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Posted By Bill Baer On October 11, 2009 @ 6:52 am In 2009 Playoffs,MLB,Philadelphia Phillies | 1 Comment
This post is nothing substantial, but I found something I thought was interesting and wanted to share it with you. The Philadelphia Phillies and Minnesota Twins have something in common besides that Eric Milton trade from a while ago.
For some reason, I decided to throw the teams’ regular season success and graph it in Excel. As is prone to happen when one toys with Excel, something was found!
Both teams did not have a good second half of the 1990’s after successful first halves. The Twins, of course, won the 1991 World Series against the Atlanta Braves, and the Phillies lost the 1993 World Series to the Toronto Blue Jays.
The Twins and the Phillies regain that success at the same time, it looks like — in 2001. From 1995 to 2000, the Twins never won more than 78 games in a season and the Phillies never won more than 77. In 2001, the Twins and Phils won 85 and 86 games respectively. From 2001 to present, both teams have been above .500 in eight out of the nine seasons.
Overall, since 1995, the Phillies have only been eight games better (.003) than the Twins over 2,400 games. The similarities are striking!
The major difference between the franchises is that the Phillies have won a World Series since 1995 and the Twins haven’t, although they have been to the post-season five times to the Phillies’ three appearances. The Phils have also had the luxury of a larger payroll; the Twins’ front office has been loath to rubber-stamp payroll increases over the years.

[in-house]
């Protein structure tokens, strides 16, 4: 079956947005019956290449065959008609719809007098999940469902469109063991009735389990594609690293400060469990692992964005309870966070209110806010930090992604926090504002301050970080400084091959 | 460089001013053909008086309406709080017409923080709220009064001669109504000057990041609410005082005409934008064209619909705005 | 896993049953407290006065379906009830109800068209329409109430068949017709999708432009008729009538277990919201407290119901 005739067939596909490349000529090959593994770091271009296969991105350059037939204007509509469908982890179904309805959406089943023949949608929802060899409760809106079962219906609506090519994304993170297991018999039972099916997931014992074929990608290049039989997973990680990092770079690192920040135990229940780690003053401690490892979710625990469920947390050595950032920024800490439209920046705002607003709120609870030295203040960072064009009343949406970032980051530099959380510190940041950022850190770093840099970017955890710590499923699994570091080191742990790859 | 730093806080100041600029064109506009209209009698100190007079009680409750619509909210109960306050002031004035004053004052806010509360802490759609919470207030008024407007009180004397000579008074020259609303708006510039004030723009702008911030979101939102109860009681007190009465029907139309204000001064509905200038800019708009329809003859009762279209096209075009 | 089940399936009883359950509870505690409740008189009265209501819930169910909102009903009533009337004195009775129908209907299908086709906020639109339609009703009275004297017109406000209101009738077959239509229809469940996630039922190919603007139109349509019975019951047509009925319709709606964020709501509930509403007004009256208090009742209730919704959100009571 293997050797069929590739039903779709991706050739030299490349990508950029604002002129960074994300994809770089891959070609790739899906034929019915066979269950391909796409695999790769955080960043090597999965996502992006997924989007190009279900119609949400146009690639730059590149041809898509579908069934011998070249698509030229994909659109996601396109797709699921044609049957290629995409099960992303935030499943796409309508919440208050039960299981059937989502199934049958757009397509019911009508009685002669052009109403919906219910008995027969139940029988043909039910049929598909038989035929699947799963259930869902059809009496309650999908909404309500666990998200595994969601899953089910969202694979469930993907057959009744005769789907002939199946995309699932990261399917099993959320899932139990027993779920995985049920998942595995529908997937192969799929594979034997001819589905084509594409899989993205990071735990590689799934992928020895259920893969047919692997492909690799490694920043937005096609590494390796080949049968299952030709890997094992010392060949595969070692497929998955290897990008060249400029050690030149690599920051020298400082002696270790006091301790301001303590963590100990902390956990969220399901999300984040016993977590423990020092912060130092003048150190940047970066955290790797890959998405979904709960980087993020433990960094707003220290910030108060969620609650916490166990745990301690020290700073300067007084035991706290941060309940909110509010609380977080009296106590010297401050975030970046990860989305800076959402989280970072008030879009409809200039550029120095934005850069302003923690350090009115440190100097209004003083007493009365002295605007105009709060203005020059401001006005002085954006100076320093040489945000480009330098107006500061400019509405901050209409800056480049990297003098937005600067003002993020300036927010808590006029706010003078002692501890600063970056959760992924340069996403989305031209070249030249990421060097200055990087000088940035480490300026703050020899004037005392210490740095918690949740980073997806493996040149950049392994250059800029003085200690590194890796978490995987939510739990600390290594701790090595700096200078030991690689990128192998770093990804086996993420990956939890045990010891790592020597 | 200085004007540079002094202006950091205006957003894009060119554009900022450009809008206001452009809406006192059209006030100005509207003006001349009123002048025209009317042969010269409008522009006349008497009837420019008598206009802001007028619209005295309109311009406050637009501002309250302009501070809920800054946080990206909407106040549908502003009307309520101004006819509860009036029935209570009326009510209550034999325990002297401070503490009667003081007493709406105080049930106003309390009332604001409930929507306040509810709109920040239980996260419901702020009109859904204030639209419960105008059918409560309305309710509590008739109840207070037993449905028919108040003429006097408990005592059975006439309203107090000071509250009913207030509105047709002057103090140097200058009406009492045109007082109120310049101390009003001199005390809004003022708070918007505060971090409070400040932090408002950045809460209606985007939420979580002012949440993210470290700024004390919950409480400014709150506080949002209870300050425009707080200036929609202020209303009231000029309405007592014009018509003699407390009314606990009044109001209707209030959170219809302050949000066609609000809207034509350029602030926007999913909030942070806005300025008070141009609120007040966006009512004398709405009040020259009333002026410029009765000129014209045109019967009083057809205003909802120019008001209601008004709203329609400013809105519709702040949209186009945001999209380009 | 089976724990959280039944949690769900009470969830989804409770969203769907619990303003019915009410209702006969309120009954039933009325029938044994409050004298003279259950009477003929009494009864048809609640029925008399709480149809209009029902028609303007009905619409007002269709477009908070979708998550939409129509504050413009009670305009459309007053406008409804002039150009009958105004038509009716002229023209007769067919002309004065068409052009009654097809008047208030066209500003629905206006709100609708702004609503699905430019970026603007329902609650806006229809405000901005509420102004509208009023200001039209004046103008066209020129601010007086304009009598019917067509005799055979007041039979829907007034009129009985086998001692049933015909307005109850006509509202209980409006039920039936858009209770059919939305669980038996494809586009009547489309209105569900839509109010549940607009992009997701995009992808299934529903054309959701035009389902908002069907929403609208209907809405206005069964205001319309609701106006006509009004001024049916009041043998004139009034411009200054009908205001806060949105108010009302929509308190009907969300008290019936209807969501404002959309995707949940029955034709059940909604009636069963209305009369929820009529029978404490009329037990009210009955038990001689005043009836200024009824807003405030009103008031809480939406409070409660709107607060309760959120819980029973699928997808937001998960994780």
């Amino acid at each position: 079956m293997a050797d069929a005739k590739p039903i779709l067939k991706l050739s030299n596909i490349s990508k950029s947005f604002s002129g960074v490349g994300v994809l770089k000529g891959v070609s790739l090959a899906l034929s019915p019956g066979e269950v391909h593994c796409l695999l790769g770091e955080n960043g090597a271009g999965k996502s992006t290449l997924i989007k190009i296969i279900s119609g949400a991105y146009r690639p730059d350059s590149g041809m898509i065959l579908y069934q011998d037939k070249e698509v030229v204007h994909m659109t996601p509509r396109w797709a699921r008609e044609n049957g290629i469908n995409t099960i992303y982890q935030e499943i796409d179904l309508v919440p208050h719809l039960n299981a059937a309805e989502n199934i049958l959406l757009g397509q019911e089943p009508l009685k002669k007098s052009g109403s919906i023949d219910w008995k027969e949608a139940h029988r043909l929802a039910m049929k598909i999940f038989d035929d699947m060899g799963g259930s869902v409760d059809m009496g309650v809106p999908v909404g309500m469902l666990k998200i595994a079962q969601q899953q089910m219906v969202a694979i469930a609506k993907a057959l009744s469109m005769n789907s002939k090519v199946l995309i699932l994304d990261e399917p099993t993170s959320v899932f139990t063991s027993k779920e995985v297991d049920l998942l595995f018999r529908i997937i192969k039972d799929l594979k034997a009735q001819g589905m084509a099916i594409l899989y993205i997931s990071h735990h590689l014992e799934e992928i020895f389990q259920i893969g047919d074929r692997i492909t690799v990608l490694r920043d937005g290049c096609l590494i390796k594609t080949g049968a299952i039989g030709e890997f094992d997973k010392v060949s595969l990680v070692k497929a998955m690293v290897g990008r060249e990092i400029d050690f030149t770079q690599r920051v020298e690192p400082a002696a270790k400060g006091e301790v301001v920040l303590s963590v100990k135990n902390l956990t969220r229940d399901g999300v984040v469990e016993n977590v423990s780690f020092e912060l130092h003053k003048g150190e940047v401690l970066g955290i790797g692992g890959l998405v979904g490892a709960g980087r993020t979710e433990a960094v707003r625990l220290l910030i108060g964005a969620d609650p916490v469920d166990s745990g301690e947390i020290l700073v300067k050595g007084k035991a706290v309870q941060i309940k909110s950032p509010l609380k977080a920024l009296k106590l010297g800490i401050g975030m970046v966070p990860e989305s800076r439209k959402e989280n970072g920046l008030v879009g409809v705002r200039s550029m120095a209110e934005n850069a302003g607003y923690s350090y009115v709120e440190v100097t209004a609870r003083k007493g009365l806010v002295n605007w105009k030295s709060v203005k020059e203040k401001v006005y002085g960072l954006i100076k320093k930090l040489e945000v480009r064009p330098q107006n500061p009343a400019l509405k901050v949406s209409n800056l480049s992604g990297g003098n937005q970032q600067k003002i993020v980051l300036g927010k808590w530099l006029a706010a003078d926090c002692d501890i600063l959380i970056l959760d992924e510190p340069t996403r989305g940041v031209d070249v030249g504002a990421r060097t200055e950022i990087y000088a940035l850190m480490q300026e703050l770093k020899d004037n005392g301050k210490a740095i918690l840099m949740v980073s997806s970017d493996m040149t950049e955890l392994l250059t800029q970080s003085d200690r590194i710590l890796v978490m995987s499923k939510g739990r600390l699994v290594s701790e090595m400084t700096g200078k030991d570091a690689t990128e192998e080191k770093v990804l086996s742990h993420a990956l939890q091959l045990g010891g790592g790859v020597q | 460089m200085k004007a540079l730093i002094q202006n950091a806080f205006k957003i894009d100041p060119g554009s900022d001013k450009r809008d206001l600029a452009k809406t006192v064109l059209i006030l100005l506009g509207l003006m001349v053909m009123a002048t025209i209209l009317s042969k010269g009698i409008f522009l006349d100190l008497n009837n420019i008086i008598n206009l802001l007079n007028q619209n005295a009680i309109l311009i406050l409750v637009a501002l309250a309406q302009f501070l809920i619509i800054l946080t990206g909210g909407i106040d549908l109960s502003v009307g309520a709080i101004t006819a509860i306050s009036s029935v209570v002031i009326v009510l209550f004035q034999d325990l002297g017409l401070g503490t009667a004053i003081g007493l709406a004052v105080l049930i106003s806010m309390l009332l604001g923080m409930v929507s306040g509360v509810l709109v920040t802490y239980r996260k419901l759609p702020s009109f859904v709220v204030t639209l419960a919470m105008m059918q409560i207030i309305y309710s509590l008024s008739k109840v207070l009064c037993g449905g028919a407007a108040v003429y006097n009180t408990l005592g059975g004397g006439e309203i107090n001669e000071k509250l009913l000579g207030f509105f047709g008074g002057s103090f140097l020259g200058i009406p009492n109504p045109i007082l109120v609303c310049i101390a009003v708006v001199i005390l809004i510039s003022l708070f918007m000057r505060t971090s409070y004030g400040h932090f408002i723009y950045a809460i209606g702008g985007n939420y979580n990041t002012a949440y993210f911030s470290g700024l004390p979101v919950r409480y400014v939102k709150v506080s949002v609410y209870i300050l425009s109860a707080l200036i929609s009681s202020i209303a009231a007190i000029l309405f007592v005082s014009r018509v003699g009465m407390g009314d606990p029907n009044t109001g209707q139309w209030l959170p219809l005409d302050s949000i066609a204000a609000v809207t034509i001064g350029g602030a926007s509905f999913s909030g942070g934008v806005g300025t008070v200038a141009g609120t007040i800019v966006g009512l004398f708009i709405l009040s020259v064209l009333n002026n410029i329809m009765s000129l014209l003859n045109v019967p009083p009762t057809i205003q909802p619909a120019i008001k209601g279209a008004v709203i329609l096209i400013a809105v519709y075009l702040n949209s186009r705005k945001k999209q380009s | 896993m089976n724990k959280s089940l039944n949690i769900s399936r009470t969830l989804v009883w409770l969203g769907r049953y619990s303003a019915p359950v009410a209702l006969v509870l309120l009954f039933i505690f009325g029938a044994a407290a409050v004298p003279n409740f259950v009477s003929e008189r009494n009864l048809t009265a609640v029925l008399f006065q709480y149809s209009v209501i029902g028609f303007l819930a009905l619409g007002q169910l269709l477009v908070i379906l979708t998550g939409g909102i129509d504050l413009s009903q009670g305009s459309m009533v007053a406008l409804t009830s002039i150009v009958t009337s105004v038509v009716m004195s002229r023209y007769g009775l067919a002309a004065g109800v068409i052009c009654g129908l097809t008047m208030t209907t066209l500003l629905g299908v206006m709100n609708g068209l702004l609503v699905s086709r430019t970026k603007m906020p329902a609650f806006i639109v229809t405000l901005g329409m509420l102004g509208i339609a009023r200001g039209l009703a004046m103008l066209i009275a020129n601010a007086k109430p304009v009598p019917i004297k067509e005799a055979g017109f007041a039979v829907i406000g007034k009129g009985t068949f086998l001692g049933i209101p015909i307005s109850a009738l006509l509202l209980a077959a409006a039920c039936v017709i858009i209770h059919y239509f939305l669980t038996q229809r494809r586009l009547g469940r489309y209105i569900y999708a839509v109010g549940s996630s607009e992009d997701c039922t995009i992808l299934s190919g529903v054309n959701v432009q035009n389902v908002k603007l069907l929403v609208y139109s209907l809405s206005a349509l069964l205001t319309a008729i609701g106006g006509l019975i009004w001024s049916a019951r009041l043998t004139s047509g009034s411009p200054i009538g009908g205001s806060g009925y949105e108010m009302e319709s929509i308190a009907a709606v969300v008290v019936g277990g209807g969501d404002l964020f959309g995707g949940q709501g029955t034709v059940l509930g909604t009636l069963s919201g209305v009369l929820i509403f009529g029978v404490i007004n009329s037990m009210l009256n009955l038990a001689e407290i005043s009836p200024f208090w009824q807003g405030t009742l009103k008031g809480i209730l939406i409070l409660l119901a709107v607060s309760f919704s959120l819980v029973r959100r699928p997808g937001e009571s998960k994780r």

The good news for both clubs is that neither appears to be slowing down any time soon. The big question for both teams after the 2010 season is that a star player’s contract runs out. For the Phillies, Jimmy Rollins has a club option for 2011 that they can choose to pick up; the Twins will have to go out of their way to get Joe Mauer to sign a long-term contract lest he become a free agent. Other than that, both teams have their core players signed for several more years, which means there’s plenty more success to be enjoyed!
Were you as surprised as I was that the two teams seem to have followed the same track to their current positions?
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